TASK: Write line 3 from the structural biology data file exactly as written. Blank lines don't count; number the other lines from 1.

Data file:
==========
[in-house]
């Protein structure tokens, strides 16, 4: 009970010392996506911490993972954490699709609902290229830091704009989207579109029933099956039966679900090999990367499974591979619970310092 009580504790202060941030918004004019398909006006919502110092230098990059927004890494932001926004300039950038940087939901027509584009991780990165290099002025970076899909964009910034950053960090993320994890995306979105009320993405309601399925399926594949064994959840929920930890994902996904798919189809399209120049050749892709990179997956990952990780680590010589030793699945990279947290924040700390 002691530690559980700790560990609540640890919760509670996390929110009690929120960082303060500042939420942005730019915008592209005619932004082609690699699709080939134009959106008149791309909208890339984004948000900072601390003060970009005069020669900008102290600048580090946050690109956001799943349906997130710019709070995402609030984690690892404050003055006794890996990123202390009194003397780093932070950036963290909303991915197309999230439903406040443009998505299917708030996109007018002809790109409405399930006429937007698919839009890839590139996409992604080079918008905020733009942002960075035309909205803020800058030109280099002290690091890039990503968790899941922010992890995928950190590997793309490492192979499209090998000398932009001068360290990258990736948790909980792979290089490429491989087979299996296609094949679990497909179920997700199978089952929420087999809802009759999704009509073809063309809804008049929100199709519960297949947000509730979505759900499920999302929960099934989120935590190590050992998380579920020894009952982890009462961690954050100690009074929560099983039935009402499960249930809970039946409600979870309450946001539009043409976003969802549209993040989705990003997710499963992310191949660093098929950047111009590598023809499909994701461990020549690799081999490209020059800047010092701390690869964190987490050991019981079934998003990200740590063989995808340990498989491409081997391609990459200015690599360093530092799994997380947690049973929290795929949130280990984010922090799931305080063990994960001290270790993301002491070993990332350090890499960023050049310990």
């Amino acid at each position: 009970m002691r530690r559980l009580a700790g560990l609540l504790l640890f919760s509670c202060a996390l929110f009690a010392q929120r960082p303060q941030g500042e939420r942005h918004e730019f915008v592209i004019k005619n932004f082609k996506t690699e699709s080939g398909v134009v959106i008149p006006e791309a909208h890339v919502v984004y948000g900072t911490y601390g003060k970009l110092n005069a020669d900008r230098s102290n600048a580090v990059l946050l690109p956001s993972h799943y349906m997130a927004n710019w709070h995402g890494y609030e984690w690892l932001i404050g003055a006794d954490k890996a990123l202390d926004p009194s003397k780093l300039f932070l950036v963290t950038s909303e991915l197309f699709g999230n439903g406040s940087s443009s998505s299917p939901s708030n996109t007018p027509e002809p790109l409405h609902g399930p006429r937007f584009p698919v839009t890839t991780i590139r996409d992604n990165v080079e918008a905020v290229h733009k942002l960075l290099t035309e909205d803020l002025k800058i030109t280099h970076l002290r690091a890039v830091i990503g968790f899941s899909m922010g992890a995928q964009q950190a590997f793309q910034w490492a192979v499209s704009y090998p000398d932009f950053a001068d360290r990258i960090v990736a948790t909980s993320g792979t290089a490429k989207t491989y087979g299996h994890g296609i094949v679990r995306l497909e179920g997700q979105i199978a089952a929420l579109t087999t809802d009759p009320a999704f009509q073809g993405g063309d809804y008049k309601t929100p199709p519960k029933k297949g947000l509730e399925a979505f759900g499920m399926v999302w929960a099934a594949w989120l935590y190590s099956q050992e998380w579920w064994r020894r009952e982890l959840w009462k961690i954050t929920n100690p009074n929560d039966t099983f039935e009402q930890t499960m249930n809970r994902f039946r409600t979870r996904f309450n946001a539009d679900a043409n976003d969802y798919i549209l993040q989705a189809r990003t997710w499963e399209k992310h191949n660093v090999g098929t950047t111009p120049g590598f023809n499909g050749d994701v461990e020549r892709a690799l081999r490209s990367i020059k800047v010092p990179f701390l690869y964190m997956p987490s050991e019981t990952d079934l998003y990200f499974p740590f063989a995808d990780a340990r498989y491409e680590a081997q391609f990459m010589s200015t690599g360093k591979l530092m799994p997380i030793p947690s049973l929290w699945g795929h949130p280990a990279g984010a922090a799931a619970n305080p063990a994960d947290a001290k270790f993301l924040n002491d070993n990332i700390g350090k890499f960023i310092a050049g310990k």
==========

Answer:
């Amino acid at each position: 009970m002691r530690r559980l009580a700790g560990l609540l504790l640890f919760s509670c202060a996390l929110f009690a010392q929120r960082p303060q941030g500042e939420r942005h918004e730019f915008v592209i004019k005619n932004f082609k996506t690699e699709s080939g398909v134009v959106i008149p006006e791309a909208h890339v919502v984004y948000g900072t911490y601390g003060k970009l110092n005069a020669d900008r230098s102290n600048a580090v990059l946050l690109p956001s993972h799943y349906m997130a927004n710019w709070h995402g890494y609030e984690w690892l932001i404050g003055a006794d954490k890996a990123l202390d926004p009194s003397k780093l300039f932070l950036v963290t950038s909303e991915l197309f699709g999230n439903g406040s940087s443009s998505s299917p939901s708030n996109t007018p027509e002809p790109l409405h609902g399930p006429r937007f584009p698919v839009t890839t991780i590139r996409d992604n990165v080079e918008a905020v290229h733009k942002l960075l290099t035309e909205d803020l002025k800058i030109t280099h970076l002290r690091a890039v830091i990503g968790f899941s899909m922010g992890a995928q964009q950190a590997f793309q910034w490492a192979v499209s704009y090998p000398d932009f950053a001068d360290r990258i960090v990736a948790t909980s993320g792979t290089a490429k989207t491989y087979g299996h994890g296609i094949v679990r995306l497909e179920g997700q979105i199978a089952a929420l579109t087999t809802d009759p009320a999704f009509q073809g993405g063309d809804y008049k309601t929100p199709p519960k029933k297949g947000l509730e399925a979505f759900g499920m399926v999302w929960a099934a594949w989120l935590y190590s099956q050992e998380w579920w064994r020894r009952e982890l959840w009462k961690i954050t929920n100690p009074n929560d039966t099983f039935e009402q930890t499960m249930n809970r994902f039946r409600t979870r996904f309450n946001a539009d679900a043409n976003d969802y798919i549209l993040q989705a189809r990003t997710w499963e399209k992310h191949n660093v090999g098929t950047t111009p120049g590598f023809n499909g050749d994701v461990e020549r892709a690799l081999r490209s990367i020059k800047v010092p990179f701390l690869y964190m997956p987490s050991e019981t990952d079934l998003y990200f499974p740590f063989a995808d990780a340990r498989y491409e680590a081997q391609f990459m010589s200015t690599g360093k591979l530092m799994p997380i030793p947690s049973l929290w699945g795929h949130p280990a990279g984010a922090a799931a619970n305080p063990a994960d947290a001290k270790f993301l924040n002491d070993n990332i700390g350090k890499f960023i310092a050049g310990k």